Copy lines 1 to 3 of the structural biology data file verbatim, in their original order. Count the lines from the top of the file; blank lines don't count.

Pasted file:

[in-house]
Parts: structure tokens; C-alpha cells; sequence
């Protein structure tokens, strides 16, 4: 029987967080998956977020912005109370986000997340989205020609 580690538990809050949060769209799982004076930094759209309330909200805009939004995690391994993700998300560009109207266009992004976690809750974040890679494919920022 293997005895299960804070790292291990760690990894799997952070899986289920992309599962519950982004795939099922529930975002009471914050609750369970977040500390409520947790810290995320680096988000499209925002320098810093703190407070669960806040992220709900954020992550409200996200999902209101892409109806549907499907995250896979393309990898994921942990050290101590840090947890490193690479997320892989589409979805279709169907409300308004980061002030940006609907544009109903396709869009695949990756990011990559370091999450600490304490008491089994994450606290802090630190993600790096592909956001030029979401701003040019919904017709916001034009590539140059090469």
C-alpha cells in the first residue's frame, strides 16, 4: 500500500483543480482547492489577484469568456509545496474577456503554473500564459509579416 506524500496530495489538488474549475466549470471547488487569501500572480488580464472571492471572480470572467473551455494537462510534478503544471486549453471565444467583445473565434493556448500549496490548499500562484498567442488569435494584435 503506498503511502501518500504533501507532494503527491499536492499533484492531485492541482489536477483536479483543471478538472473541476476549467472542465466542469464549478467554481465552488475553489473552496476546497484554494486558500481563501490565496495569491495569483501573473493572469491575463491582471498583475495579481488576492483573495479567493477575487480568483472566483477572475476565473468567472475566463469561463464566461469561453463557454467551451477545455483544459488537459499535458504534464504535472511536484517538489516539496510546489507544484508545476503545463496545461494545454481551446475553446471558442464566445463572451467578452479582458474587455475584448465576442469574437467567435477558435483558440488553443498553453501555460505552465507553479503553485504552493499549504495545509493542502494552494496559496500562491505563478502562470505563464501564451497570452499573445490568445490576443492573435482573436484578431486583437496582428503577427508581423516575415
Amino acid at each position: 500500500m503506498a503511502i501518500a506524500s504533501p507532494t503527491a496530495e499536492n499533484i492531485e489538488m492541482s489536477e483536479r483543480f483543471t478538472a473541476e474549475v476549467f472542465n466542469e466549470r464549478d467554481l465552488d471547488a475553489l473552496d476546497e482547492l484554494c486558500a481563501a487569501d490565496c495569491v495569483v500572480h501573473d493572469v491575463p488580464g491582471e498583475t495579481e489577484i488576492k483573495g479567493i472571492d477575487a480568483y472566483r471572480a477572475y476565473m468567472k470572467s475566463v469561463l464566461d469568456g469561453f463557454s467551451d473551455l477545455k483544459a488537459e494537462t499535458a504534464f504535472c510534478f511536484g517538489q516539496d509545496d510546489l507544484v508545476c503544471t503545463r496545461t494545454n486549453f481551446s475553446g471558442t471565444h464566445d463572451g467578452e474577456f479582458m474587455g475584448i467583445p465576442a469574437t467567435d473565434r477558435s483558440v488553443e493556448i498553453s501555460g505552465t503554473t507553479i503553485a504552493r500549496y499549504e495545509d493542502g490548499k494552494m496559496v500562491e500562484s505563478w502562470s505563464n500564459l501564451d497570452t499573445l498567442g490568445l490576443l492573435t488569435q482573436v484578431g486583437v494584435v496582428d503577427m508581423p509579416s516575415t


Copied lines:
[in-house]
Parts: structure tokens; C-alpha cells; sequence
């Protein structure tokens, strides 16, 4: 029987967080998956977020912005109370986000997340989205020609 580690538990809050949060769209799982004076930094759209309330909200805009939004995690391994993700998300560009109207266009992004976690809750974040890679494919920022 293997005895299960804070790292291990760690990894799997952070899986289920992309599962519950982004795939099922529930975002009471914050609750369970977040500390409520947790810290995320680096988000499209925002320098810093703190407070669960806040992220709900954020992550409200996200999902209101892409109806549907499907995250896979393309990898994921942990050290101590840090947890490193690479997320892989589409979805279709169907409300308004980061002030940006609907544009109903396709869009695949990756990011990559370091999450600490304490008491089994994450606290802090630190993600790096592909956001030029979401701003040019919904017709916001034009590539140059090469």